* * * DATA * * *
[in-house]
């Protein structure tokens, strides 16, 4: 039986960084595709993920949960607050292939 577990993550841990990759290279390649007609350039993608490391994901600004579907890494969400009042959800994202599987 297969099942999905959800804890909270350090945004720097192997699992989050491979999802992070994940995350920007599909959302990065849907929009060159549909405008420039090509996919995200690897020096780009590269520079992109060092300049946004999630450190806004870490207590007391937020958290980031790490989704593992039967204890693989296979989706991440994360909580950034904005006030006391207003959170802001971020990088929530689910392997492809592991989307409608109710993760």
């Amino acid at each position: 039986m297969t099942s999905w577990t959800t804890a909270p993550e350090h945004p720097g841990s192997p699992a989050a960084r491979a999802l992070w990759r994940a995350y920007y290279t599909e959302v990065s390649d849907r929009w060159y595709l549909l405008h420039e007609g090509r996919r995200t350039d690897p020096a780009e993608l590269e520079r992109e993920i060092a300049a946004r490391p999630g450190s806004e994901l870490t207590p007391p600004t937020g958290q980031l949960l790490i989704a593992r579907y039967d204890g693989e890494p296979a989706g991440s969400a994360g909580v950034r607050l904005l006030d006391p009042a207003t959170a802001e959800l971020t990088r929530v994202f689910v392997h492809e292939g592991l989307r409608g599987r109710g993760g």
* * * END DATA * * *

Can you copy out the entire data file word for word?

[in-house]
């Protein structure tokens, strides 16, 4: 039986960084595709993920949960607050292939 577990993550841990990759290279390649007609350039993608490391994901600004579907890494969400009042959800994202599987 297969099942999905959800804890909270350090945004720097192997699992989050491979999802992070994940995350920007599909959302990065849907929009060159549909405008420039090509996919995200690897020096780009590269520079992109060092300049946004999630450190806004870490207590007391937020958290980031790490989704593992039967204890693989296979989706991440994360909580950034904005006030006391207003959170802001971020990088929530689910392997492809592991989307409608109710993760």
């Amino acid at each position: 039986m297969t099942s999905w577990t959800t804890a909270p993550e350090h945004p720097g841990s192997p699992a989050a960084r491979a999802l992070w990759r994940a995350y920007y290279t599909e959302v990065s390649d849907r929009w060159y595709l549909l405008h420039e007609g090509r996919r995200t350039d690897p020096a780009e993608l590269e520079r992109e993920i060092a300049a946004r490391p999630g450190s806004e994901l870490t207590p007391p600004t937020g958290q980031l949960l790490i989704a593992r579907y039967d204890g693989e890494p296979a989706g991440s969400a994360g909580v950034r607050l904005l006030d006391p009042a207003t959170a802001e959800l971020t990088r929530v994202f689910v392997h492809e292939g592991l989307r409608g599987r109710g993760g």